Tuesday, January 03, 2006


how come, in the original Star Wars, Obi-Wan tells Luke that the sandpeople couldn't have slaughtered the Jawas because, among other things, "these blast points -- too accurate for sandpeople...only Imperial Stormtroopers are so precise," and then those same Stormtroopers spend the next 3 movies utterly failing to hit anything smaller than the broad side of a planet, while Princess Leia decimates them with pinpoint lasers right through their useless armor plating?

Update: I should've known the answer was on the internets... good thing Al Gore invented it. It turns out it's all about the Stormtrooper Effect:

The Stormtrooper effect, also called Stormtrooper syndrome, is a cliché phenomenon in works of fiction where minor characters (cannon fodder) are unrealistically ineffective in combat against more important characters (almost always the protagonists "equipped" with character shields). The name originated with the armed Imperial Stormtroopers in the original Star Wars trilogy, who, despite their considerable advantages of close range, overwhelming numbers, full armour, military-grade firepower, and noticeable combat effectiveness against non-speaking characters, were incapable of seriously harming the protagonists. The effect is generally employed either to increase the dramatic tension of a chase scene or to accentuate the heroes' fighting prowess. Many claim that Stormtroopers are, in fact, good shots, by virtue missing by only feet with little preparation time, and often firing from the hip.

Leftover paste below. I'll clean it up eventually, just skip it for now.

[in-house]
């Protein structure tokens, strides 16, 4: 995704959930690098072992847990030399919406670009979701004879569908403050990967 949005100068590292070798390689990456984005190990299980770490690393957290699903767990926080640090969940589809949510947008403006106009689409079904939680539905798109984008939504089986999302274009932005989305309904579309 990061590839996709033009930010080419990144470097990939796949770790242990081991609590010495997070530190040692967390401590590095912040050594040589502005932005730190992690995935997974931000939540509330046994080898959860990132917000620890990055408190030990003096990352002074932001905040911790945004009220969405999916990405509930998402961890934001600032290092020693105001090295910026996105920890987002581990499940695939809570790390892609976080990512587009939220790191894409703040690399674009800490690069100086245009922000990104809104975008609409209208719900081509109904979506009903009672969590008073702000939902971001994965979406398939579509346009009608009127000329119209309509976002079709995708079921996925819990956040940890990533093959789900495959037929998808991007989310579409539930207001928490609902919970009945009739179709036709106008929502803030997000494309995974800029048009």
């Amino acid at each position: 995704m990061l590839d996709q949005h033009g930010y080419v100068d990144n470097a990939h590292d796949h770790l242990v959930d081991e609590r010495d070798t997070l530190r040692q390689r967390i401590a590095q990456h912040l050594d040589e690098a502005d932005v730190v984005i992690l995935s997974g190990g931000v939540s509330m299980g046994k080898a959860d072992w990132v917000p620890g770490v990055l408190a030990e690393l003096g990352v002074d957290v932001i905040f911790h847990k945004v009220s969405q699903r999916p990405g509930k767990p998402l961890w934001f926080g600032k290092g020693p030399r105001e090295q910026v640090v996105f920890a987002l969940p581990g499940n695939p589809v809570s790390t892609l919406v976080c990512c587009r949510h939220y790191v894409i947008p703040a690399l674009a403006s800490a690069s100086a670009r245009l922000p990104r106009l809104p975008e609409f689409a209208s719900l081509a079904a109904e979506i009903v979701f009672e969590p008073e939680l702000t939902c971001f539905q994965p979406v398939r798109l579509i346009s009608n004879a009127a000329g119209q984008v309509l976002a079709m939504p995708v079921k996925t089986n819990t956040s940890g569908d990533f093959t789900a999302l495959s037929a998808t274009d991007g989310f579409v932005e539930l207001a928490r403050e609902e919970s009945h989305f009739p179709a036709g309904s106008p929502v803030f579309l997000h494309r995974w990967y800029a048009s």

Stormtrooper effect nullification in movies

In A New Hope, Obi-Wan explains to Luke that Sand People were not responsible for the deaths of the Jawas but instead makes a interesting note on the Stormtrooper's accuracy; "These Blast points... too accurate for Sand People, only Imperial Storm Troopers are so precise." Proponents have claimed this shows stormtroopers are accurate when they have to be. When Luke and his companions are escaping the Death Star later in the movie the Stormtroopers fail to hit them despite numerous opportunities, but it is subsequently revealed that they were ordered to allow the escape so that the escapees could be tracked.

This explanation seems somewhat mitigated in other cases however, such as in Return of the Jedi on Endor in which the stormtroopers very frequently and almost invariably miss Han Solo and Leia (though a blaster bolt grazes Leia’s shoulder) while the protagonists once again take down numerous stormtroopers without getting killed. Here, the Emperor explicitly states that the forest moon of Endor was to be a “trap” with a legion of his “best troops” awaiting them, apparently suggesting that he had no intention of letting the rebels escape this time.

So that explains it!

No comments: